• They are overly complicated. The key design feature of a folding bike (that they fold) introduces pivots, hinges, locks, latches, and quick release mechanisms into the frame. All of these are points of potential wear, damage, and noise. Since we know that entropy is the state of the universe, we can assume that all of the above features of a folding bike will slowly but surely break/fail/wear out. Bikes are wonderfully simple things but folding bikes are not.
  • The features outweigh performance. Because of their need to fold, folding bicycles make compromises in handling and design in order to incorporate this feature. Small wheels, twitchy steering, and flexy frames are all results of design choices made by engineers in order to facilitate either, a) ease in folding, or b) decreasing the overall size of the bike once folded.
  • They are heavy users of proprietary technology. These companies are developing products that are new and unique. It stands to reason that no one else is making parts for these frames. When something breaks (and it's always something small and really cheap, like a $2 circlip) more often than not it cripples the bike and the part has to be ordered from the manufacturer which means the bike lingers in the back of the store for two or three weeks. Not good for me, not good for the customer, and no fun for anyone involved.

On to the main event!
This bright blue Tandem Two'sday was my main project for the day.  This is a rare and striking beast, incorporating aspects of tandems and folding bikes into one magnificent testament to Bike Friday's engineers refusal to be bound by either conventional design or good taste. I've only seen a couple of these bikes in the flesh and it was kind of a treat to get to tear one down.

We re-cabled the bike which ate up the lion's share of my morning. The design uses Ritchey cable splitters which allows the bike to be broken down into pieces without having to undo cable pinch bolts. The upshot to this if you're touring is that you can disassemble and reassemble the bike and, if you cross your fingers, it should brake and shift without any other adjustments.One of the financial downsides to this system is that it uses two cables, so your cost for parts goes through the roof. To completely re-cable this bike with brand new stainless steel cables and lined derailleur housing costs about $80 in parts alone.

The cable splitters also add a lot of hardware to the bike, which can lead to problems if something gets misplaced. As in most things, proper organization is your friend. Replacing the cables and their associated parts was the most time consuming part of the repair, but also the most gratifying. It sounds odd, but there are generally not a lot of opportunities to completely dismantle and service something in a busy shop. Shocks and suspension forks and the rare internal hub are about it.

The other end of the bike that needed substantial work was the rear wheel, complete with drum brake and SRAM DualDrive components. The derailleur cables were more of the same complications that the same complications that the brakes offered, except for the part where I had to dismantle the shifter to run the new cables. I like the DualDrive setup and I find it very easy to work on. It's also quite reliable, combining the reliability of both an 8-speed drivetrain and a 3-speed internal hub. I've always thought that this setup was a really good solution for bike commuters, and now I've seen it used for a touring application. I have added these parts to a few of the fantasy bikes that I tend to build when I'm by myself on long rides.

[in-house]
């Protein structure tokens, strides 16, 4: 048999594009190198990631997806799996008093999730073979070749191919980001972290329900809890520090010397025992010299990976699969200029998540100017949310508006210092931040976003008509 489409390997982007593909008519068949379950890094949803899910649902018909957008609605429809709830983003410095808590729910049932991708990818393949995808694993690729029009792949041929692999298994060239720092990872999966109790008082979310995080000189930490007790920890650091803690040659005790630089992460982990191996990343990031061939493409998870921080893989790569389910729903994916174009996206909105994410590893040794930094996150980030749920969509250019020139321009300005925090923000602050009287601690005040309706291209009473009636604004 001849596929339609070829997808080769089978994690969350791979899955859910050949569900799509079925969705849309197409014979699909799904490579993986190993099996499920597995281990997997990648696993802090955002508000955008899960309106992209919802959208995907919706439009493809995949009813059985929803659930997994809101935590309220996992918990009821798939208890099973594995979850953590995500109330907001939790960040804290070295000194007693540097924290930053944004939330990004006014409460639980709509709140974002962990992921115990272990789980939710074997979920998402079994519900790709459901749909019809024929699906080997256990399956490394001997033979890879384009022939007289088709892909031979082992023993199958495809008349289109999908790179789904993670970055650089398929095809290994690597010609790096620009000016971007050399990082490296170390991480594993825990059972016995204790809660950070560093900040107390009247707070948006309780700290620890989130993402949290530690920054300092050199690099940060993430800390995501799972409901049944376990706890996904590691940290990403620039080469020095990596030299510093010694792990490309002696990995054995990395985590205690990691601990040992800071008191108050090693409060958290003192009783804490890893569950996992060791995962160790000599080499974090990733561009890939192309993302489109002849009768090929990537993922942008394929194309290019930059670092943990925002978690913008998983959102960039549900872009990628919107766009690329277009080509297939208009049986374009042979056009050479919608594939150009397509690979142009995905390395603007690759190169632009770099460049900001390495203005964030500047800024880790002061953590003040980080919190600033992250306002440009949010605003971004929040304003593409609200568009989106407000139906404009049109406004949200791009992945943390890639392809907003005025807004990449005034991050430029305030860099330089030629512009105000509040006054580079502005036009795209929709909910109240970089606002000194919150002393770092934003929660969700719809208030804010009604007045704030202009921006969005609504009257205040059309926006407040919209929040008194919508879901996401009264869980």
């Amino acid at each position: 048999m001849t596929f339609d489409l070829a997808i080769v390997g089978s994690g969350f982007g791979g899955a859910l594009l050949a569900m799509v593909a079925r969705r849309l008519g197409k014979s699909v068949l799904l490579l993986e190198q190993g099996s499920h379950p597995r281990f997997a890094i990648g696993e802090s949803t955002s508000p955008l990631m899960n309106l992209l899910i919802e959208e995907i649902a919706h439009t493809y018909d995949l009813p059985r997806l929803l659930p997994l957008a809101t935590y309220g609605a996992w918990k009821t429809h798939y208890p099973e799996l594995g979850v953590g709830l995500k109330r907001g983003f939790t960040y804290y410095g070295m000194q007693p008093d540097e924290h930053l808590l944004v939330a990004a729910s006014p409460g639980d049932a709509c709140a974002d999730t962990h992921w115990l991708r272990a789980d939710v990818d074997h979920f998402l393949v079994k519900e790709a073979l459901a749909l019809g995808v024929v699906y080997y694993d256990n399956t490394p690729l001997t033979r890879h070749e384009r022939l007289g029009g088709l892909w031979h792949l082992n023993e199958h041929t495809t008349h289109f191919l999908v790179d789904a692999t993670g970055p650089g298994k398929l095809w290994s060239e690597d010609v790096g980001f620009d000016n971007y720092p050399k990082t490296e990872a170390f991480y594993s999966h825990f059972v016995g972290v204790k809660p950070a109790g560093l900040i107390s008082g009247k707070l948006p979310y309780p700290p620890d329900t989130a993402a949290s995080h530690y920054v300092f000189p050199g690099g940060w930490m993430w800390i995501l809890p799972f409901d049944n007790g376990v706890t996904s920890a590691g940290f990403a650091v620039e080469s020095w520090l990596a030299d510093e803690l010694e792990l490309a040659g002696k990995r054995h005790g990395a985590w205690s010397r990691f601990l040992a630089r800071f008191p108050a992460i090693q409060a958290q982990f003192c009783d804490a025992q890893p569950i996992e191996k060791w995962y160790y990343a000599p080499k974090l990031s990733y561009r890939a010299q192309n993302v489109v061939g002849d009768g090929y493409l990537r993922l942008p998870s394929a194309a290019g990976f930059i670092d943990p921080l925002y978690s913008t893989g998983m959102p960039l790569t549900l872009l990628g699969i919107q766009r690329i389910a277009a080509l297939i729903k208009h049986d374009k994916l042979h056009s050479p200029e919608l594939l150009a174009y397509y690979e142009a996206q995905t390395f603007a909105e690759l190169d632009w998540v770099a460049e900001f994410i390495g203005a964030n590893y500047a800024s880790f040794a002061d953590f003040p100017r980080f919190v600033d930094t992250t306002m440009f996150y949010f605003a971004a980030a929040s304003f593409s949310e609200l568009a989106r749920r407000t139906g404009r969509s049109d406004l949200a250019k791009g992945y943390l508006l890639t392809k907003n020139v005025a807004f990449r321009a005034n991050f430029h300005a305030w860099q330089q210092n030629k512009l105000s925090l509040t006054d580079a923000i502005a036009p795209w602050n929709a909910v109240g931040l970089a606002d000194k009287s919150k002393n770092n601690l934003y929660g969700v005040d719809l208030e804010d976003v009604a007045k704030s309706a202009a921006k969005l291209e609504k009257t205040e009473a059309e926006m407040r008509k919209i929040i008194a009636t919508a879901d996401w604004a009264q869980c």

The drum brake on the hub is not there to stop the bike in the course of normal use. There are V-brakes on both wheels to handle normal braking duties. The drum brake is actuated by a friction bar end shifter on the left-hand side of the captain's handlebars and it's intended to be used as a drag brake during long descents, or as a parking brake. You don't typically need to do much with drum brakes since they don't break down very often. The drum brake kind of pushed this wheel over the edge for me. It's a small wheel and with a cassette, a 3-speed hub, and a drum brake it looks like it's going to collapse under the weight of its constituent parts.

So how does it ride? Better than I thought it would and far better than it looks like it would ride. I can see the attraction to this bike for a couple who travels a lot. Outside of that very specific use I don't think I could find it a space in my stable. By the time I was wrapping up this project I was enjoying it quite a bit. It's big and weird and complicated, but it's also unique and requires a little bit more energy and thought than a normal repair. This job can be a lot of identical seeming bikes that all work the same. It's a treat to get pushed out of that space and have to wrestle with something new and different.


Tuesday, September 18, 2012

Chamberlin Observatory and Observatory Park

The Chamberlin Observatory is an astronomical observatory located in Observatory Park near the DU campus in southern Denver. Construction began in 1890 and the telescope there saw first light in 1894.

Chamberlin Observatory was designed by DU's first astronomy professor, Herbert Howe. It is modeled after the Carleton College Goodsell Observatory in Northfield, Minnesota. The creation of the astronomy program under Professor Howe, and the construction of the Chamberlin Observatory, were important first steps in solidifying an astronomy program that has run continuously since 1880.

The Observatory sits in a public park south of the DU campus. It was built with a large donation to DU from Humphrey B. Chamberlin. The park is nicely maintained (like most Denver city parks) and sees a lot of use from the surrounding neighborhood, especially the college students who occupy most of the nearby rentals.

There is also a little mini observatory in the park. I wasn't able to find out anything about the little guy, but it's neat nonetheless.

Getting There By Bike...